North of England hardest hit by government cuts
The north of England has seen the biggest cuts in government spending over the past five years, official figures show.
Spending in the north has fallen by £696m in real terms since 2012, while the south of England has seen an increase of £7bn.
Labour have called on the government to end its austerity programme in the budget on Wednesday.
A Treasury spokesperson said every region in England is funded fairly.
Government figures show that, when inflation is taken into account, every region in the north of England has seen a fall in spending on services since 2012, while every other English region has seen an increase.
Although budget cuts have affected public services such as schools, police forces and local councils across England, the latest figures show that overall cuts in the north have been disproportionately greater.
That has left head teachers like Dave Brown in York struggling to balance his schools' books.
He said: "I run one of the most deprived primary schools in York, and austerity has meant it's become increasingly hard to buy the equipment we need for the children, while maintaining the school buildings, and there are days when I don't have the money to bring in supply teachers."
Since 2010, West Yorkshire Police has lost over 1,000 police officers and Mark Burns-Williamson, the county's Labour Police and Crime Commissioner, says the force still has a £15m black hole in its budget.
"The government doesn't value public service workers and policing in the way that it should, because austerity has meant that the cuts to our budgets have been sustained, and it's time that was changed," he added.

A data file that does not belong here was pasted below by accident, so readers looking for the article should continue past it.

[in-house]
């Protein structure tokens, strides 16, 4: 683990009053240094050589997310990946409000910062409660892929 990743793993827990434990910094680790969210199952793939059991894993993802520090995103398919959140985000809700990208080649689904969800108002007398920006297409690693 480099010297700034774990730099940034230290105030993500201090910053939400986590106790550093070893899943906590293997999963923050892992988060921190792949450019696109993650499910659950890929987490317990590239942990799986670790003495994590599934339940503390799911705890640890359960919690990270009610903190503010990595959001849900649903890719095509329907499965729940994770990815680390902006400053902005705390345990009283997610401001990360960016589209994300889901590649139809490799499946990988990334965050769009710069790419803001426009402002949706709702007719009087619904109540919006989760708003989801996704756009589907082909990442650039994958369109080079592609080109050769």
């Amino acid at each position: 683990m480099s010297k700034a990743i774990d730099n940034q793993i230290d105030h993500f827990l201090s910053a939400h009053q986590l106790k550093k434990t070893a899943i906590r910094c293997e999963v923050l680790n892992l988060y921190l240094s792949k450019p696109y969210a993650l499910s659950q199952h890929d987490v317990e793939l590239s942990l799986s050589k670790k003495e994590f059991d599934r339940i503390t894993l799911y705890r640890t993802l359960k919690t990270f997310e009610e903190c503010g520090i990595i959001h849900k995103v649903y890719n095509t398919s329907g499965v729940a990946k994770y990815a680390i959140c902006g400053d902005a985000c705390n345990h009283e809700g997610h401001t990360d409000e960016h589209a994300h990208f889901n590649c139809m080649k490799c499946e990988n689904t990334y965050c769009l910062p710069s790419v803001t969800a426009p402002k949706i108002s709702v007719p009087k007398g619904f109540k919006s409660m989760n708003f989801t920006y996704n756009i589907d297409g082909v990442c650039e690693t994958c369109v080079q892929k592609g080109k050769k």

While public spending in the north has fallen, spending increases in the south have been driven predominately by extra investment in the NHS, and spending on transport projects such as Crossrail in London.
Most regions in the north still receive more funding per person than other regions in the midlands and south of England.
Government spending per person, by region or nation, 2016-17:
Northern Ireland - £11,042
Scotland - £10,651
London - £10,192
Wales - £10,076
North East - £9,680
North West - £9,429
UK average - £9,159
West Midlands - £8,846
Yorkshire and the Humber - £8,810
South West - £8,549
East Midlands - £8,282
East - £8,155
South East - £8,111
Source: HM Treasury
Furthermore, the number of unemployed people in the north has fallen from 646,000 in 2012-13 to 382,000 in 2016-17, a fall of more than 40%, according to the Office for National Statistics.
"We've seen huge numbers of jobs created across the north because of the responsible way the government has managed the public finances," says Stuart Andrew, the Conservative MP for Pudsey, in West Yorkshire.
"Businesses have created new jobs because they have confidence in the government, and we can't afford to lose that confidence by becoming irresponsible with the public finances, and people still understand that as a country we have to continue to live within our means."
Ahead of the government's budget announcement on Wednesday, Shadow Chancellor John McDonnell called on the government to end its austerity programme, saying Labour would spend an extra £17bn on public services each year.
Asked about whether the government's austerity programme would end, Chancellor Philip Hammond told the Andrew Marr programme that "our public servants are doing a remarkable job in what I acknowledge are difficult circumstances".
A Treasury spokesperson said: "We fund every region fairly, and are committed to spreading opportunity and prosperity across the whole country.
"We have a strong record of funding the North and will invest over £13 billion in transport there by 2020, more than any Government in history.
"We have also backed the Northern Powerhouse with a further £2.25 billion in extra funding through devolution deals, giving directly-elected mayors further financial clout and the powers to boost their areas."